2001-Wed Dec 07 21:00:04 MST 2016
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Heroes are born every day. And some of them
sport fur and enhanced senses of hearing and smell above their human
counterparts. Such are some of the heroes of the Special Response Team (SRT)
tactical canine program, a unique program developed by the Bureau of Alcohol,
Tobacco, Firearms and Explosives (ATF). While many law enforcement agencies use
canines in police and security roles, the ATF says they take it a step further
by training the dogs to deploy in high-risk tactical environments, as well as
socialize in numerous functions where the dogs show their very gentle nature.
ATF SRT canines work with their handlers in a variety of
fashions, including working with tactical teams to clear buildings and other
target locations in search of violent criminals, performing searches for hidden
suspects, conducting tracking and large area search missions, and, as a last
resort, attacking violent criminals who pose a threat to the public. One of the
benefits of deploying with a canine, says Jeffrey Perryman, the Special
Response Team Canine Program Manager/Handler, is the dog’s ability to use its
senses — the dog’s sense of smell, hearing, and overall instincts — to locate or
apprehend criminals, which Perryman says in turn enhances safety for the agents
and the public. Here are some of the amazing canines and handlers who protect
us every day.
In 2000, the agency
tested a pilot program whereby an ATF special agent would train with a canine.
This canine team would then be attached to SRT 1, which covered 14 states in
the Midwest, and assist in the mission to fight violent crime across the
country. ATF was the first organization within the Department of Justice to
have a full-time handler and canine attached to a federal team.
Special Agent Jeffrey
Perryman was selected as the first handler, and was paired with his first
canine partner — a remarkable dog named Boomer. Perryman and Boomer were trained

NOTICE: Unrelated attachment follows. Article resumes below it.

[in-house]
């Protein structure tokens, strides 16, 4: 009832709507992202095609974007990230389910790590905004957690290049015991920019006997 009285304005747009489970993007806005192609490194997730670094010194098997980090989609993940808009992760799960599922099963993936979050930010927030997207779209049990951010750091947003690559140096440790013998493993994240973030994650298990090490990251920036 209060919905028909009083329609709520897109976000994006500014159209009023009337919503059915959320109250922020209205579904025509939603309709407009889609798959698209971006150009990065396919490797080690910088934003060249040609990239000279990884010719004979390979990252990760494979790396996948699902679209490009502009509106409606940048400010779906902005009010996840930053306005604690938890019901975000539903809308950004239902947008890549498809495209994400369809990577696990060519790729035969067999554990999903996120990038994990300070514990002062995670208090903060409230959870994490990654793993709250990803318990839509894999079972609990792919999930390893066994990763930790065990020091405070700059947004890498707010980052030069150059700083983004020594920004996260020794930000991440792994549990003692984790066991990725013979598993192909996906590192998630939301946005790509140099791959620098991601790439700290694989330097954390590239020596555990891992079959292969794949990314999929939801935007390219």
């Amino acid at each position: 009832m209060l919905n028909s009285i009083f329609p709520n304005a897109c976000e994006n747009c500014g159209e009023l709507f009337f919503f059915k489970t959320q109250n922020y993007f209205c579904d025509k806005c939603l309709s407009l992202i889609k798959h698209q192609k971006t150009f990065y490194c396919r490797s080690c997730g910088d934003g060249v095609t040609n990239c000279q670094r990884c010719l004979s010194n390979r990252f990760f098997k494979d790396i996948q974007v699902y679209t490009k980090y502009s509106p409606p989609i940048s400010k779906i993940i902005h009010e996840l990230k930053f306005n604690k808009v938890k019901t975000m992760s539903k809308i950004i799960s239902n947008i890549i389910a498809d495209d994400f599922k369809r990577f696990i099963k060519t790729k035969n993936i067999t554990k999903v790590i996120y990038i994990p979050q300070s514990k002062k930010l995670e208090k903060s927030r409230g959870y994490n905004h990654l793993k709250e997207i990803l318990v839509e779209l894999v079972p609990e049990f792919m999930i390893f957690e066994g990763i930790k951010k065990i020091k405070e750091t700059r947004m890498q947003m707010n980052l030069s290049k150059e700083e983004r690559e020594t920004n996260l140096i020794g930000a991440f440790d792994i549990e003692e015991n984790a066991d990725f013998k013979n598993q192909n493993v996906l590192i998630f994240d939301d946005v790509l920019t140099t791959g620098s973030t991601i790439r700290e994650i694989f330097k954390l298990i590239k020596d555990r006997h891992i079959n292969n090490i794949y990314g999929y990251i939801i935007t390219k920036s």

by two very talented K9 law enforcement officers named Terry and Diane
Shoenbach. Over the years, Perryman and his dogs have also trained at the K9 Advanced
Training Facility in Taylor, Michigan, and Cher Car Kennels in St. Johns,
Michigan. In their first year together, Perryman and Boomer were involved in
numerous operations, but two in particular highlighted the unique talents of an
ATF handler working in harmony with a canine partner. The first example was a
case where a suspect who’d seriously assaulted an individual in Lincoln, Nebraska,
was reported to be holed up in a house. After a thorough search, human agents
found one individual but found no sign of the primary suspect. So Perryman
requested to let Boomer search the house. Perryman thought it would be a good
piece of training for Boomer to search a structure he’d never seen.
Courtesy of Jeffrey Perryman, ATF
The ATF trains dogs to work in high-risk tactical environments. The canines are also socialized at functions where the dogs show their gentle natures.
Courtesy of Jeffrey Perryman, ATF
Cisco visited patients at a New Orleans hospital after Hurricane Katrina.
During a violent home robbery, a suspect began shooting at agents. One of the canine agents, Nash, diverted the shooter's attention, taking a bullet and losing his life.
Axel is dressed and ready for work.
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